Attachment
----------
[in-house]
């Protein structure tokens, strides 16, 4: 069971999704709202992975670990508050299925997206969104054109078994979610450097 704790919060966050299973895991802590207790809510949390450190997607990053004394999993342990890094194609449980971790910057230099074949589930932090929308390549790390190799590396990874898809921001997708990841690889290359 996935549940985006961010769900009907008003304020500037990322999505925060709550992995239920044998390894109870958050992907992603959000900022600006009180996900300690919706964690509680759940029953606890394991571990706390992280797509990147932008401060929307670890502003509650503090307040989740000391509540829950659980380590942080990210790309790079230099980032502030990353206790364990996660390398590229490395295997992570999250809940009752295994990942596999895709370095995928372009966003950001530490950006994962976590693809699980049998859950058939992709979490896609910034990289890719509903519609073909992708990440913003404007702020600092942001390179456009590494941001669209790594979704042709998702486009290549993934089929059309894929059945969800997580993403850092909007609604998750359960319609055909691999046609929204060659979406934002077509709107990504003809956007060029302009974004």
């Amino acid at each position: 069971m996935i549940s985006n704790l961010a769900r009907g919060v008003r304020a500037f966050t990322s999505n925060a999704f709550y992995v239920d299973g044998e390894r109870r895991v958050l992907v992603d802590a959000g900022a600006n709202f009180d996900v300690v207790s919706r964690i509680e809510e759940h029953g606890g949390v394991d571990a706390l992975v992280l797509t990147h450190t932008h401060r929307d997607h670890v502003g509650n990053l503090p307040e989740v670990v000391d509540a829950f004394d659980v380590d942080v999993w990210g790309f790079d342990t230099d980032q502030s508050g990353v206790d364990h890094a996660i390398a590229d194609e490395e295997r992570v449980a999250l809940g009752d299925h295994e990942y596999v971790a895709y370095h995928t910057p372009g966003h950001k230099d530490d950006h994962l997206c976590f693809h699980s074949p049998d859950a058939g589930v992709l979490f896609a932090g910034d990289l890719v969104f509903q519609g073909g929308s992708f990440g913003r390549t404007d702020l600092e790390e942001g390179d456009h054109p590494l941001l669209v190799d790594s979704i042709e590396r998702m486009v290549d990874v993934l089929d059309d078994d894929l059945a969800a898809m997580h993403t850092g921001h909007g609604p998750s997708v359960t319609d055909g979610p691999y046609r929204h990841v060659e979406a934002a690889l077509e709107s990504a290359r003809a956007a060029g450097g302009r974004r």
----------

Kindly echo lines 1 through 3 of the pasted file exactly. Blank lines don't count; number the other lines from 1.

[in-house]
């Protein structure tokens, strides 16, 4: 069971999704709202992975670990508050299925997206969104054109078994979610450097 704790919060966050299973895991802590207790809510949390450190997607990053004394999993342990890094194609449980971790910057230099074949589930932090929308390549790390190799590396990874898809921001997708990841690889290359 996935549940985006961010769900009907008003304020500037990322999505925060709550992995239920044998390894109870958050992907992603959000900022600006009180996900300690919706964690509680759940029953606890394991571990706390992280797509990147932008401060929307670890502003509650503090307040989740000391509540829950659980380590942080990210790309790079230099980032502030990353206790364990996660390398590229490395295997992570999250809940009752295994990942596999895709370095995928372009966003950001530490950006994962976590693809699980049998859950058939992709979490896609910034990289890719509903519609073909992708990440913003404007702020600092942001390179456009590494941001669209790594979704042709998702486009290549993934089929059309894929059945969800997580993403850092909007609604998750359960319609055909691999046609929204060659979406934002077509709107990504003809956007060029302009974004």
């Amino acid at each position: 069971m996935i549940s985006n704790l961010a769900r009907g919060v008003r304020a500037f966050t990322s999505n925060a999704f709550y992995v239920d299973g044998e390894r109870r895991v958050l992907v992603d802590a959000g900022a600006n709202f009180d996900v300690v207790s919706r964690i509680e809510e759940h029953g606890g949390v394991d571990a706390l992975v992280l797509t990147h450190t932008h401060r929307d997607h670890v502003g509650n990053l503090p307040e989740v670990v000391d509540a829950f004394d659980v380590d942080v999993w990210g790309f790079d342990t230099d980032q502030s508050g990353v206790d364990h890094a996660i390398a590229d194609e490395e295997r992570v449980a999250l809940g009752d299925h295994e990942y596999v971790a895709y370095h995928t910057p372009g966003h950001k230099d530490d950006h994962l997206c976590f693809h699980s074949p049998d859950a058939g589930v992709l979490f896609a932090g910034d990289l890719v969104f509903q519609g073909g929308s992708f990440g913003r390549t404007d702020l600092e790390e942001g390179d456009h054109p590494l941001l669209v190799d790594s979704i042709e590396r998702m486009v290549d990874v993934l089929d059309d078994d894929l059945a969800a898809m997580h993403t850092g921001h909007g609604p998750s997708v359960t319609d055909g979610p691999y046609r929204h990841v060659e979406a934002a690889l077509e709107s990504a290359r003809a956007a060029g450097g302009r974004r």